'the extent of a prescriptive right to the passage of light or air to a certain window, door or other opening is that quantity of light or air which has been accustomed to enter that opening during the whole of the prescriptive period irrespectively of the purposes for which it has been used.'
So according to the Indian Law the prescriptive right to light and air can be acquired even through a door. So this contention of Mr. Deshpande has to be rejected.
(10) The learned Counsel is however on a very firm ground in his submission that no action can be maintained either for compensation under Section 33 or for injunction under Section 35 of the Act unless it is established that the interference complained of results in substantial injury in a claim for compensation or amounts to nuisance in a claim for injunction. Section 33 entitles the owner of any interest in the dominant heritage, or the occupier of such heritage, to compensation only if he proves that the disturbance complained of 'has actually caused substantial damage' to him. This Section is not relevant for our purpose as the suit is one for injunction. Section 35 empowers the Court to grant an injunction to restrain the disturbance of an easement subject to the provisions of Secs. 52 and 57 of the Specific Relief Act, 1877.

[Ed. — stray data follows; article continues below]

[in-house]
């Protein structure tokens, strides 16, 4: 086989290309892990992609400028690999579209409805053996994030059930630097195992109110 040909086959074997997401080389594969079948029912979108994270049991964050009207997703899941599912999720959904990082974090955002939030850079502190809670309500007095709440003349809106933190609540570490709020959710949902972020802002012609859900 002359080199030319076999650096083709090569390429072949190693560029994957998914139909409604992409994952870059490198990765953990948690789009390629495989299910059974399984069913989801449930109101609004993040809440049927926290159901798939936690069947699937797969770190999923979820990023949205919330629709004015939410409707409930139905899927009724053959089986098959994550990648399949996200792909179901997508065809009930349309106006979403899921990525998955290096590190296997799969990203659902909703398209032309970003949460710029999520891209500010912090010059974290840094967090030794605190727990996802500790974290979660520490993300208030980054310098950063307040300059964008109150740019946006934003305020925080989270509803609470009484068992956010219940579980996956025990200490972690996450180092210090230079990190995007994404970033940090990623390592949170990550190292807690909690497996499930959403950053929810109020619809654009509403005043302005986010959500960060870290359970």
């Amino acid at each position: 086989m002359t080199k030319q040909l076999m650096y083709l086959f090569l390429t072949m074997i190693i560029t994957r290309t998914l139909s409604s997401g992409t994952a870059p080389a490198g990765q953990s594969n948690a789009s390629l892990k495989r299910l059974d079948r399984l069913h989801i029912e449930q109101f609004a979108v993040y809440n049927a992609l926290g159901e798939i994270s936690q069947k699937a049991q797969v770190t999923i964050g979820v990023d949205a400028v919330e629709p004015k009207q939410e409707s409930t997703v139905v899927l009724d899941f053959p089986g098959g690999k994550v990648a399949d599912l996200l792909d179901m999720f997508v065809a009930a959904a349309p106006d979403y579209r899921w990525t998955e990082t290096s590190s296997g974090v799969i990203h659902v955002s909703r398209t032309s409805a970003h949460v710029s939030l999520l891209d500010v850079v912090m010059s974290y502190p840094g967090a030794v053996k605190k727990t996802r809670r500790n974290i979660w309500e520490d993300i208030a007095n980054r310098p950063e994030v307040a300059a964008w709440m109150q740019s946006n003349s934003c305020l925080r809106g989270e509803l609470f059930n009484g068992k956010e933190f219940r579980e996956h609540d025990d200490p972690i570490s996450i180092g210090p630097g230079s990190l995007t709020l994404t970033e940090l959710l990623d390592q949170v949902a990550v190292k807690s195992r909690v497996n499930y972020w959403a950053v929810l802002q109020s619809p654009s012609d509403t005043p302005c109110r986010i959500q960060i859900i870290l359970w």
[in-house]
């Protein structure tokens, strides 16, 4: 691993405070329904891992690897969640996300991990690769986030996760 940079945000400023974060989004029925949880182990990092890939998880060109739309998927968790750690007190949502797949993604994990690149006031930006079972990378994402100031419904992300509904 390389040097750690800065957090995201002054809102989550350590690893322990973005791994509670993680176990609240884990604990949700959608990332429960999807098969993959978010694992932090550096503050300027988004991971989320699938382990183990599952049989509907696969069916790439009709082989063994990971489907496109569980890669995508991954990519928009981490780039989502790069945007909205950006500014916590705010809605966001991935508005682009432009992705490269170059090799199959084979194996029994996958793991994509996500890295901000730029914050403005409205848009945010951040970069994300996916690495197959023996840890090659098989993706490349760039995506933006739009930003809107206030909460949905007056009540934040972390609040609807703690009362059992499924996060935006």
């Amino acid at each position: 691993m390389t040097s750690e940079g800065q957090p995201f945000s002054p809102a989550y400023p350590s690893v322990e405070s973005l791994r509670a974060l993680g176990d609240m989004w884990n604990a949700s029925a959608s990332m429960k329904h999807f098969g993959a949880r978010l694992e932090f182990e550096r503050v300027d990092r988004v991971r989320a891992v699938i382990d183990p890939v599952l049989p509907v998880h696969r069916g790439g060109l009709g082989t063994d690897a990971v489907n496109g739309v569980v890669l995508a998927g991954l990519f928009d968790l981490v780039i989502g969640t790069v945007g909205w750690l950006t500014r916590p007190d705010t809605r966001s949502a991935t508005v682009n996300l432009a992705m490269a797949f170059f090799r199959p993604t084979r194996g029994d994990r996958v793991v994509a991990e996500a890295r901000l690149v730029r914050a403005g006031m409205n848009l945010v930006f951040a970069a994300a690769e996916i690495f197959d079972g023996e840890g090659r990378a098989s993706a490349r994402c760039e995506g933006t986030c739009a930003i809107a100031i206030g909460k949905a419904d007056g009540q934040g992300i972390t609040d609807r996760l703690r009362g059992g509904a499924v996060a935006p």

(11) Both the sides have relied upon certain decisions in support of their respective contentions.
(12) The leading case on the subject is the decision of the House of Lords in Colls v. Home & Colonial Stores Ltd., 1904 AC 179. This decision discusses a number of earlier decisions and lays down that to constitute an actionable obstruction of ancient light it is not enough if the light is less than before but that there must be substantial privation of light, enough to render the occupation of the house uncomfortable according to the ordinary notions of mankind and in the case of business premises to prevent the plaintiff from carrying on his business as beneficially as before. Lord Devey who concurred with the other Law Lords, summarised the positions thus: